I once lived in the UK, Scotland in fact. It felt like the prelude to life in the arctic. From growing up in sunny South Africa, accustomed to a fairly mild climate, Scotland came as a rude awakening. No amount of Scotch whisky could warm my blood. And although I soaked up the Scot’s warm hospitality, it felt like it was more a case of, “yeah, yeah – we know you’re cold, now get on with it!” That saying comes to mind –‘Life isn’t about waiting for the storm to pass, it’s learning to dance in the rain!’ Only in my case, it wasn’t dancing in the rain; it was more like dancing while being snow-blasted on the way to work and having a ridiculous smile on my face while doing so.
But after some time, I got used to it – the snow-blasting wasn’t so scary anymore nor the wind which could easily lift someone up and send them on their merry way to the other side of the world. In fact, I will say that I was quite pleased with myself. I became a self-professed hardcore weather nut.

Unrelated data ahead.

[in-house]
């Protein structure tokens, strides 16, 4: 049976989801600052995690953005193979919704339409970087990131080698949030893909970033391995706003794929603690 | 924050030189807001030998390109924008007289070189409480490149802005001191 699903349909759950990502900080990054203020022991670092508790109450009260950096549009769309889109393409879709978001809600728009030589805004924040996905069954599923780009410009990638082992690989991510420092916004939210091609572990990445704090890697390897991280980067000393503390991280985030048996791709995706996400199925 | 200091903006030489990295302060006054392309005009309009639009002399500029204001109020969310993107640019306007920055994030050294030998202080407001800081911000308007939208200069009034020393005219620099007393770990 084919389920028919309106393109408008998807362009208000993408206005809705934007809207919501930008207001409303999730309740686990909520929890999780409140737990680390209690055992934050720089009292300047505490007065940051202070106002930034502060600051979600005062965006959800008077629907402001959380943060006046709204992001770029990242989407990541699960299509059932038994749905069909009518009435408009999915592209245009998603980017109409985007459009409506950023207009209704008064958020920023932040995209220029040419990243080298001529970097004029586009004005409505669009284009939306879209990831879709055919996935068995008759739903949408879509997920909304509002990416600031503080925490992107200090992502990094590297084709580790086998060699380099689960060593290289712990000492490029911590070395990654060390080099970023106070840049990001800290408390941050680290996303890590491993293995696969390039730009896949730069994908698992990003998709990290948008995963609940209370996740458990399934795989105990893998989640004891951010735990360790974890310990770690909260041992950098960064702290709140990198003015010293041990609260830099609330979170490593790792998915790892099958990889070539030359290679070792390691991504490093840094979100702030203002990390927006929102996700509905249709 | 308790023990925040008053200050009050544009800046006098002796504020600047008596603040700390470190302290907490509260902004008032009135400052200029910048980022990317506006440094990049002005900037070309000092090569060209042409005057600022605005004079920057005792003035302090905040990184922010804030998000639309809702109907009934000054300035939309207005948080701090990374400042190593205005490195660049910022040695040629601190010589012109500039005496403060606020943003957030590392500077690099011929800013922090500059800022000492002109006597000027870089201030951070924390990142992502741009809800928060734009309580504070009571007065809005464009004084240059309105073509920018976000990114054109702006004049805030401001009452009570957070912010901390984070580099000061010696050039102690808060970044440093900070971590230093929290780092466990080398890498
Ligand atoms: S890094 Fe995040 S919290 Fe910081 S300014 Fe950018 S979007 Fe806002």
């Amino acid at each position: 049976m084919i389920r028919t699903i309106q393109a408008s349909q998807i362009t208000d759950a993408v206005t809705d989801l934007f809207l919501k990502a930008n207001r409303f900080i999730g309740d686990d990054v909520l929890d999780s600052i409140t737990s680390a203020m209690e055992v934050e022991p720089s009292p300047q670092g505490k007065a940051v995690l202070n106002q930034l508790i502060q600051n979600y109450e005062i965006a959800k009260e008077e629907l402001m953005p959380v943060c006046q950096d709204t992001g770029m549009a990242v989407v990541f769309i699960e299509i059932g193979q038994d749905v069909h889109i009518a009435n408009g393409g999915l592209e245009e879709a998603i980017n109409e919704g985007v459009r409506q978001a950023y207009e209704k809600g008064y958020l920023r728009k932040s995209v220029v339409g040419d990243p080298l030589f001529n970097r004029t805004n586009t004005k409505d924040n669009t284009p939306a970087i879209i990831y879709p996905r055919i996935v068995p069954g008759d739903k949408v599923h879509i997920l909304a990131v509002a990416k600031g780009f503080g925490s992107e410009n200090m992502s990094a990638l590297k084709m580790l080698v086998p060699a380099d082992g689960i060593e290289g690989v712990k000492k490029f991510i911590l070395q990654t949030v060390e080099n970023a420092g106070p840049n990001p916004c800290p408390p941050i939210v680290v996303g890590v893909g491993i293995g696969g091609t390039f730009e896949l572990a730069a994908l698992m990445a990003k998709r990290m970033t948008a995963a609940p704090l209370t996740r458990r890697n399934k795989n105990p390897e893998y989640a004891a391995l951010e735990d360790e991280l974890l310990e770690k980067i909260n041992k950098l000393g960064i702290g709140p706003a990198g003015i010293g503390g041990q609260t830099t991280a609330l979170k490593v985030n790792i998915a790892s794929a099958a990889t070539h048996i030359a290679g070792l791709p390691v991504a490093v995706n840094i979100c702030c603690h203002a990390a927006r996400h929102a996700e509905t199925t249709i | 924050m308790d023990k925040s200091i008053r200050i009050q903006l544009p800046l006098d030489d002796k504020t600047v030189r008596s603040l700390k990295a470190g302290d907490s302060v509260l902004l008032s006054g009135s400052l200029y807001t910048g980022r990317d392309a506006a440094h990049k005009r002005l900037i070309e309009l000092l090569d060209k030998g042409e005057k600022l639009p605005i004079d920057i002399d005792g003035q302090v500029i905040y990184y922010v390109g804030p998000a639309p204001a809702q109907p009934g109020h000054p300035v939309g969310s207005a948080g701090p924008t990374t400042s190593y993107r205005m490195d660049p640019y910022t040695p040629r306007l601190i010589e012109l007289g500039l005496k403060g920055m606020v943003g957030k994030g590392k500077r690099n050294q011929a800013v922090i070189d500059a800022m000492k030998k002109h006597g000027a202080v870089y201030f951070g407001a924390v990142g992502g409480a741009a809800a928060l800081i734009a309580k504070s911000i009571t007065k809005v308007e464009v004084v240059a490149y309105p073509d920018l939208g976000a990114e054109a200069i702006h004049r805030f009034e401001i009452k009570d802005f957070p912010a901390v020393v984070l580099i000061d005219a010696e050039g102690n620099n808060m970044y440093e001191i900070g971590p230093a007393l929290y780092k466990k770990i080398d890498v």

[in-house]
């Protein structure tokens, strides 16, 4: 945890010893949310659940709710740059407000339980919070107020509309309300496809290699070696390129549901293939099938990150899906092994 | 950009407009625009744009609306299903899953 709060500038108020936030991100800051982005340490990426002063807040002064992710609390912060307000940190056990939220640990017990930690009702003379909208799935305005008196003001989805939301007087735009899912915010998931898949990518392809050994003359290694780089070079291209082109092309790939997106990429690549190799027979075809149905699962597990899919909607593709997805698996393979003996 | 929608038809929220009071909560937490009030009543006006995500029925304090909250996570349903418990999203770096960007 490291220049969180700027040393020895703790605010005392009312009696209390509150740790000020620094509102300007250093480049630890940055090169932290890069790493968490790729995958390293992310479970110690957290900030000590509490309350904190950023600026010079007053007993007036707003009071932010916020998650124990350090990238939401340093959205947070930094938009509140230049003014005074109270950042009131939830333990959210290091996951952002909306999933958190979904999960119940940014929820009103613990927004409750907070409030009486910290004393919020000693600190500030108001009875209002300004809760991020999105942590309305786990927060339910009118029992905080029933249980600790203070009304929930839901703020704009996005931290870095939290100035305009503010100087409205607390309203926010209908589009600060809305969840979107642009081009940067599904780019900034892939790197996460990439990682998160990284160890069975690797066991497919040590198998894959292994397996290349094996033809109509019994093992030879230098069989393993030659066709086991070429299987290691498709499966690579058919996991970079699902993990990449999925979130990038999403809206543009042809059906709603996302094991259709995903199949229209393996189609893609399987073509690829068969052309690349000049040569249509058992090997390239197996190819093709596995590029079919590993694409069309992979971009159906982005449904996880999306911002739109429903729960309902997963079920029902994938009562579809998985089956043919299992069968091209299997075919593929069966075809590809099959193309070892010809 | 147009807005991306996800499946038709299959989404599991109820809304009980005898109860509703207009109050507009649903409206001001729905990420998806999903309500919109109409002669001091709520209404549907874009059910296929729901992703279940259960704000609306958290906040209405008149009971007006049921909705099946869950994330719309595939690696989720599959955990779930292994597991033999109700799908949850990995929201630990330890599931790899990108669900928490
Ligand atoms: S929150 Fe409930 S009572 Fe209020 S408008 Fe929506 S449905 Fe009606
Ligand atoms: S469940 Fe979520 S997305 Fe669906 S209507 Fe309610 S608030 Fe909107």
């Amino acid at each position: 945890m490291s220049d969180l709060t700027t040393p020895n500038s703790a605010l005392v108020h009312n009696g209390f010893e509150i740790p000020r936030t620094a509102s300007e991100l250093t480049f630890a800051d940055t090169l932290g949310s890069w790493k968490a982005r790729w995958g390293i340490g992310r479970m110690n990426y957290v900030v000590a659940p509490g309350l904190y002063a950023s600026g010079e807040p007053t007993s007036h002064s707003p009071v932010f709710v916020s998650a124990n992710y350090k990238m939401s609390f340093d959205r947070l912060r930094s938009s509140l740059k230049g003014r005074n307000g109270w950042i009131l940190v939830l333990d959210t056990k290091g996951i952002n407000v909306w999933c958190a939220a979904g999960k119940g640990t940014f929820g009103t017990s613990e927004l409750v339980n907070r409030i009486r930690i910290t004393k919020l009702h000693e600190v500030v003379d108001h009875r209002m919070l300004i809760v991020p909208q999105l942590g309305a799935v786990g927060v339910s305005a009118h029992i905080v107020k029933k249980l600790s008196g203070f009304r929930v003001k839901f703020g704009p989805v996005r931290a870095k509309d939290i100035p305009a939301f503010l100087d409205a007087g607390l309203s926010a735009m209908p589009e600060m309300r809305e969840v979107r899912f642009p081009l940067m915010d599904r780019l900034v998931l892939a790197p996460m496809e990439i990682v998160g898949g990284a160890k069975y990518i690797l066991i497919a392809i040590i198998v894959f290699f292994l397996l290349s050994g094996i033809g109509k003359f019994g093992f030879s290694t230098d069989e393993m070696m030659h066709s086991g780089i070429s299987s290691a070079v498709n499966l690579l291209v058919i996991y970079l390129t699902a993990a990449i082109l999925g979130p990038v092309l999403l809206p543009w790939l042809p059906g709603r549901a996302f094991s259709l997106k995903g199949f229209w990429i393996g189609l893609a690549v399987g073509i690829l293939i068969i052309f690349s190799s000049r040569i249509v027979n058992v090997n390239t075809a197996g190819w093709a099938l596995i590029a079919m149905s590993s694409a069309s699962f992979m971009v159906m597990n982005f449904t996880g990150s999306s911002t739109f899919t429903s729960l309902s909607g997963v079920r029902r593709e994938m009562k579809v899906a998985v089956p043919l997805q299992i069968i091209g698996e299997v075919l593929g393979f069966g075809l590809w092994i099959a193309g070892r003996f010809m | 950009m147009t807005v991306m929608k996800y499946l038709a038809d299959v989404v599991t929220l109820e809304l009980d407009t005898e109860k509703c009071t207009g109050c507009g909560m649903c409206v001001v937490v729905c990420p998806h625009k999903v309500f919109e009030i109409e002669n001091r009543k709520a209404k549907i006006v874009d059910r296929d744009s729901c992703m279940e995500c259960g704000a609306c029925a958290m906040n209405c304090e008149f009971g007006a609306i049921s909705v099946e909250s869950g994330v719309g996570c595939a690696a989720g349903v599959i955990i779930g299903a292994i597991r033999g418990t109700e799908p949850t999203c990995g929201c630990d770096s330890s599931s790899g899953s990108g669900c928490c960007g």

So when I moved to Mozambique (the opposite extreme of Scottish weather) I would tackle it like a Viking! I would adapt. The summers in Mozambique are relentless. By the end of the hot season, our blood is as thin as water, occasionally forcing us to turn the air cons off in the evenings during the winter months! But make no mistake, it can get cold here. Sometimes an icy cold front is blown up here all the way from the Antarctic. It’s not often, but it does happen! Last week, we had our first bout of cold winter rain. We’ve been firing up the kettle ever since, enjoying mugs of hot chocolate and even firing up pots of butternut soup!
I took the time to find out how the Mozambican’s deal with shitty weather. These are my findings: –
“In the heat of the day, the grass is greener where you water it!”